Dr. Gabriel Camacho

Dr. Camacho is an Assistant Professor of Psychology at John Jay College of Criminal Justice. He received his B.A. (2012) in Psychology from the University of Virginia and his M.S. (2016) and Ph.D. (2020) from the University of Connecticut. He joined John Jay in 2020. His most recent studies examine the ways in which stereotyping and prejudice adversely impact members of minoritized ethnic groups (e.g., the likelihood of being racially profiled by police) and the effectiveness of the prejudice-reduction strategies used by members of these groups (e.g., codeswitching).

Haniya Rumaney

Haniya's research interests primarily revolve around investigating the antecedents and consequences of religious and other identity-based stigma using social identity and intersectionality frameworks. In the past, she has conducted stigma and prejudice-focused research by employing survey experiments and natural language processing techniques. Her latest studies focus on how stigma drives endorsement of certain conspiracy theories. Prior to joining BASP, Haniya worked at the Sidanius Lab (Harvard University), and was a research assistant and program manager on a project funded by the International Growth Centre, UK.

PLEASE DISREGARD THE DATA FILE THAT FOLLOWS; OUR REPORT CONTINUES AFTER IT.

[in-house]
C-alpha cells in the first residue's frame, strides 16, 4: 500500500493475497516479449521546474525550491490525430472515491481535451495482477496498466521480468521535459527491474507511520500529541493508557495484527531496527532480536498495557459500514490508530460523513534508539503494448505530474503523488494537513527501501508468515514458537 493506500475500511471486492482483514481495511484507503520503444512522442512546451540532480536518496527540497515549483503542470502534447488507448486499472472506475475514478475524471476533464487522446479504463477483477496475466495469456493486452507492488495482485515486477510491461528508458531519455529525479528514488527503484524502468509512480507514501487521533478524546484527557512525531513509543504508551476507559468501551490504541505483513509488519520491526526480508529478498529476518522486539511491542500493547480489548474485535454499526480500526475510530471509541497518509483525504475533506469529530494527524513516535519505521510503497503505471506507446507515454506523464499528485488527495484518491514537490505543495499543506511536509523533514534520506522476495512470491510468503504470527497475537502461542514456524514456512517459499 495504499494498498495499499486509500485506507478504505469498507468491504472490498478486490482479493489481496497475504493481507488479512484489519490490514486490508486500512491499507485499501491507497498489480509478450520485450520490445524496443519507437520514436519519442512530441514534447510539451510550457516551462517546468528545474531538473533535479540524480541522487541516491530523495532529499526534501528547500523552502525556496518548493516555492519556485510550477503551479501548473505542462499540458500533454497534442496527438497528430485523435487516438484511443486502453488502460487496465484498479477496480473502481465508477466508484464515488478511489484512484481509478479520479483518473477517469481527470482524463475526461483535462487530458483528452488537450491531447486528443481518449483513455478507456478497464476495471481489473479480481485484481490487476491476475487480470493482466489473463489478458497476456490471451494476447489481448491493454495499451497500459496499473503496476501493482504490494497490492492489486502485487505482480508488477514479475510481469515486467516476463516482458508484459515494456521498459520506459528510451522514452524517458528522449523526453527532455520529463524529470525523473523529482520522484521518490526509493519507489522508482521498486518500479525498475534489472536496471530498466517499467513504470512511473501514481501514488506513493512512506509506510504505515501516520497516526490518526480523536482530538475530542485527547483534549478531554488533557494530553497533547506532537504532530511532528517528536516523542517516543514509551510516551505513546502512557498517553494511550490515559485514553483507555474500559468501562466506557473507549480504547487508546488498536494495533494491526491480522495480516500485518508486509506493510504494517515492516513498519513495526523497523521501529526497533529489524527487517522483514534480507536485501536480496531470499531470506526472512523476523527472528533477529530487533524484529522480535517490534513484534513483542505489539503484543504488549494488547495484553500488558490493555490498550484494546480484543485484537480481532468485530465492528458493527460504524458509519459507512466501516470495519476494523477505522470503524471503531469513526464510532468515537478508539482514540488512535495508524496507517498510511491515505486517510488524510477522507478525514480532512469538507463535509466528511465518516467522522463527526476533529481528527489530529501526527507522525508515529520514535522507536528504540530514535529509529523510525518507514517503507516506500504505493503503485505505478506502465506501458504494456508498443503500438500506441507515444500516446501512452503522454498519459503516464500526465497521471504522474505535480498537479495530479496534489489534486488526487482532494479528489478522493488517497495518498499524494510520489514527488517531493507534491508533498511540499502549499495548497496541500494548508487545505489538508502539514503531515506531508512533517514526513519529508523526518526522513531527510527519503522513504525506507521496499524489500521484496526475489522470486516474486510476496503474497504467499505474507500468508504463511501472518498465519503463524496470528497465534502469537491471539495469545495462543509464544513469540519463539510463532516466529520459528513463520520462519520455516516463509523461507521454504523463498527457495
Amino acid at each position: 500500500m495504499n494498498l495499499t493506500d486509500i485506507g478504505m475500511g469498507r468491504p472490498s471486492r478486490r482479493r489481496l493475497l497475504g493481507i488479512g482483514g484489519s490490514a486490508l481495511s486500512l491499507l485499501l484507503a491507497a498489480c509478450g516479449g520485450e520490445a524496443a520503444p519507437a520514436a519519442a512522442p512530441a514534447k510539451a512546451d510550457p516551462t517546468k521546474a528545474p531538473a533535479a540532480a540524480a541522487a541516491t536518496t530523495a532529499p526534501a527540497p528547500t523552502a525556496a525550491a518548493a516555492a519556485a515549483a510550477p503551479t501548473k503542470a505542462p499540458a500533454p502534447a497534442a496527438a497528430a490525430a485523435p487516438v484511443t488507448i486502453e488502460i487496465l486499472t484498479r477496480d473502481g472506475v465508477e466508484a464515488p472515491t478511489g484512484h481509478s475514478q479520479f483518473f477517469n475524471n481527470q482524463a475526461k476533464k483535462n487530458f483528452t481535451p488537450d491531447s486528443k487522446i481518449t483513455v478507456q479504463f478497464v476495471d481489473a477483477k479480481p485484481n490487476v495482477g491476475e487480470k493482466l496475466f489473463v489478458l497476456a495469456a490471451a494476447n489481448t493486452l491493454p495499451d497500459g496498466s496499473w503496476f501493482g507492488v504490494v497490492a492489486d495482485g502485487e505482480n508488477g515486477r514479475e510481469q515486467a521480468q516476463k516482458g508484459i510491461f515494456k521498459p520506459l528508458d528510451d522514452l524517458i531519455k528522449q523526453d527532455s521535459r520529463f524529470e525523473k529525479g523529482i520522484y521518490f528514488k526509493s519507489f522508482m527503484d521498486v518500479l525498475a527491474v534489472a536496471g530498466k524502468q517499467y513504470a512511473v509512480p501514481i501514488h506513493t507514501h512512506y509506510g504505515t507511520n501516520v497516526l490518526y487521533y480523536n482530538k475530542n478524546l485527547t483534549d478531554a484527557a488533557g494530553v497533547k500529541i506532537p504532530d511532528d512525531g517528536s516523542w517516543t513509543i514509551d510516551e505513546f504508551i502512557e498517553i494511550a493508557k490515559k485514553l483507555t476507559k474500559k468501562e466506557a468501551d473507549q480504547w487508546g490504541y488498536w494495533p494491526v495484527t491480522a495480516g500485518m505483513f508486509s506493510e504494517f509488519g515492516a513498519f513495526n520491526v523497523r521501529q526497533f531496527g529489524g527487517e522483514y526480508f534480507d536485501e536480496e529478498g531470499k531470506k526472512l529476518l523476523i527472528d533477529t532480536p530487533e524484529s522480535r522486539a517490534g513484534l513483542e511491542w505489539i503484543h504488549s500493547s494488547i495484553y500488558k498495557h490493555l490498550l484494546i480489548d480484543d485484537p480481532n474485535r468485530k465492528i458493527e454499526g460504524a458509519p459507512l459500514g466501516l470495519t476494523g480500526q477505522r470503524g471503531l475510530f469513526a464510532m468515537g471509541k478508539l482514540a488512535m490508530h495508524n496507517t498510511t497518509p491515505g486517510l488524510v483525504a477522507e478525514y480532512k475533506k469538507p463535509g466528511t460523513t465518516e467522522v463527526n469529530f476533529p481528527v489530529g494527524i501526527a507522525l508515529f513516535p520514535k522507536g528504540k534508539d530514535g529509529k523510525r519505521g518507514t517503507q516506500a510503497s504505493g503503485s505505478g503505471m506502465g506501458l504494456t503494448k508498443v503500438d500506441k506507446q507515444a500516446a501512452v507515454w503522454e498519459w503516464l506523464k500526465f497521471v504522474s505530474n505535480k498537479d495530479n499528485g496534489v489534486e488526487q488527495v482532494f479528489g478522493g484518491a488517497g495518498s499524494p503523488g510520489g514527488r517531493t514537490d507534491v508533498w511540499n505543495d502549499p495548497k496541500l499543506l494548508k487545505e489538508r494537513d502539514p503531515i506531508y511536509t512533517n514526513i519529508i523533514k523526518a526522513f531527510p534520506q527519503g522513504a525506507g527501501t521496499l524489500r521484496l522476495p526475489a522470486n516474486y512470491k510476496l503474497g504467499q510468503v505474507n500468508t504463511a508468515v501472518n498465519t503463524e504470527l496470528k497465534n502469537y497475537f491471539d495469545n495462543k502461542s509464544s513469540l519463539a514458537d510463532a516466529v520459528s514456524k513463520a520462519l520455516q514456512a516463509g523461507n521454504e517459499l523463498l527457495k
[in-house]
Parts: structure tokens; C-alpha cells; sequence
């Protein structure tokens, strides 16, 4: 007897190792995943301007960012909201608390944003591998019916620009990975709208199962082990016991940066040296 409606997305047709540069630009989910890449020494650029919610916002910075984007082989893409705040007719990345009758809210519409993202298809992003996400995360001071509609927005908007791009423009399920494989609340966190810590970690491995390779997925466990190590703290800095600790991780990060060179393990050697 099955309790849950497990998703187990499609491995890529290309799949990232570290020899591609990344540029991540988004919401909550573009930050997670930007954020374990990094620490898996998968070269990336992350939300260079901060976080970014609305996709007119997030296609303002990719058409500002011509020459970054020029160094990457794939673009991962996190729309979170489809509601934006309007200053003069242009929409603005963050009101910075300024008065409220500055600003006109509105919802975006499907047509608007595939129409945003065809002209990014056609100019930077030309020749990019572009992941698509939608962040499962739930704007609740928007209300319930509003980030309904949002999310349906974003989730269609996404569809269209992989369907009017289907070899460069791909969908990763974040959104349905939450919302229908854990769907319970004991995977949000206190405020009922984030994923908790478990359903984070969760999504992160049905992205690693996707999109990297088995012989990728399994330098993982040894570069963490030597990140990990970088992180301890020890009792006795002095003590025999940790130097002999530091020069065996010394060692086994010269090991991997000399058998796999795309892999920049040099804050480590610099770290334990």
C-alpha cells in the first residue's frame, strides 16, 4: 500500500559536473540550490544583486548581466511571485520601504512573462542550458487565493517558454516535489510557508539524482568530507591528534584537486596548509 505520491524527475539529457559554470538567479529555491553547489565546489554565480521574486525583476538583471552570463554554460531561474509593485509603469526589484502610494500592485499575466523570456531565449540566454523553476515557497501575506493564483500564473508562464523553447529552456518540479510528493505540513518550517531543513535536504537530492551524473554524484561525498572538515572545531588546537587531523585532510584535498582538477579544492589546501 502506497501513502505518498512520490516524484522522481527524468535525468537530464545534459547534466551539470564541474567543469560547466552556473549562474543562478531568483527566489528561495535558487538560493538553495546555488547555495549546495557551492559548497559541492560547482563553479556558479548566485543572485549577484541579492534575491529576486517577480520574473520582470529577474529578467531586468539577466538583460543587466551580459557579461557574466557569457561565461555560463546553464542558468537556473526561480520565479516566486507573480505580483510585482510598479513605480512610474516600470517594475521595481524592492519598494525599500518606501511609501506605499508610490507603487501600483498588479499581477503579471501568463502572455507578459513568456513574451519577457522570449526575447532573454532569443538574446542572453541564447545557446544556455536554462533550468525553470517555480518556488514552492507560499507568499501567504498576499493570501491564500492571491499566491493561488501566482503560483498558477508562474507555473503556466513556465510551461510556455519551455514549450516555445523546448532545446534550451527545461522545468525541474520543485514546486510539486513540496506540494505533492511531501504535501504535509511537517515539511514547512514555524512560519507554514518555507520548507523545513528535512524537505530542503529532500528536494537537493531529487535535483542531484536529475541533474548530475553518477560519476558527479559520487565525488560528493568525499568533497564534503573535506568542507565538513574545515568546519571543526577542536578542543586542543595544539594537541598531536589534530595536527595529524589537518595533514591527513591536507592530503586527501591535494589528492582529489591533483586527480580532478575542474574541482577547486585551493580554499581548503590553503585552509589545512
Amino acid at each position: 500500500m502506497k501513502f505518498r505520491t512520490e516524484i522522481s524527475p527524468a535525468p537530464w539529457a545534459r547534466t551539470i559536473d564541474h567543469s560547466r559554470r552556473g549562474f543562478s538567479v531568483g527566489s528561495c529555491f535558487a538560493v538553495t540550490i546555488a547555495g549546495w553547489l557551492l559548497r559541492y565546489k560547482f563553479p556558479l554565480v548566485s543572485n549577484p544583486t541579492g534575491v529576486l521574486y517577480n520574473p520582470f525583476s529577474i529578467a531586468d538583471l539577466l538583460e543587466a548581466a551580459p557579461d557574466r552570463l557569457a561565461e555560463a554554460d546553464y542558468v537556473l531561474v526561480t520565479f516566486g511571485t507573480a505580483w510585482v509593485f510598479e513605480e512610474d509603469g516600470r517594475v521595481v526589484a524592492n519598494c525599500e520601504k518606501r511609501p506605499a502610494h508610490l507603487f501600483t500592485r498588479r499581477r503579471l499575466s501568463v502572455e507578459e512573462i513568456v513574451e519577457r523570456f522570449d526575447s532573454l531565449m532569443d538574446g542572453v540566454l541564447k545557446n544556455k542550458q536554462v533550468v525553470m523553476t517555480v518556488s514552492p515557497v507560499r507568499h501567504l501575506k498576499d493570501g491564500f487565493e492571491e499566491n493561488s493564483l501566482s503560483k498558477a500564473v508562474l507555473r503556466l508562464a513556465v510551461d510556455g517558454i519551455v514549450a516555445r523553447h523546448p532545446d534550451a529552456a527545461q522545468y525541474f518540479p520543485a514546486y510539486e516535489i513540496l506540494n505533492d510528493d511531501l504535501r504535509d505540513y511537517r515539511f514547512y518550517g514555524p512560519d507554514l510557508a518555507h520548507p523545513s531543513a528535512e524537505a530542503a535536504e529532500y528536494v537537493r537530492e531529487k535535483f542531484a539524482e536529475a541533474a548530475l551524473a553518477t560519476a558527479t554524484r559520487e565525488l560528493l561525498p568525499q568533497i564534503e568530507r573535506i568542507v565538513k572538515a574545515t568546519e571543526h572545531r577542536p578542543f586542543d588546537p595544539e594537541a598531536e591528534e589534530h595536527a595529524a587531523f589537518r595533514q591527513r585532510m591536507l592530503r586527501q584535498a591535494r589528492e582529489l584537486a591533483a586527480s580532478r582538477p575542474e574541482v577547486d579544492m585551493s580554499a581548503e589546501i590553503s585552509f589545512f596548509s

Bryant Gomez

Bryant's current research interests are racial-ethnic identity integration, sociocultural norms, stigma, well-being, and urban health disparities. Specifically, Bryant is interested in examining how people with stigmatized identities (e.g., BIPOC) perceive social support in comparison to those who are non-stigmatized and whether certain sociocultural norms (e.g., cultural values), in relation to their identity, influence certain psychosocial outcomes.

Honors Thesis Writers and Research Assistants

Imani Thomas

Jemillie Velez

Lucien Whitman

Diana Surillo

Daniah Dailey

Danielle Key

Jaliela Rivera

Achraf Abouras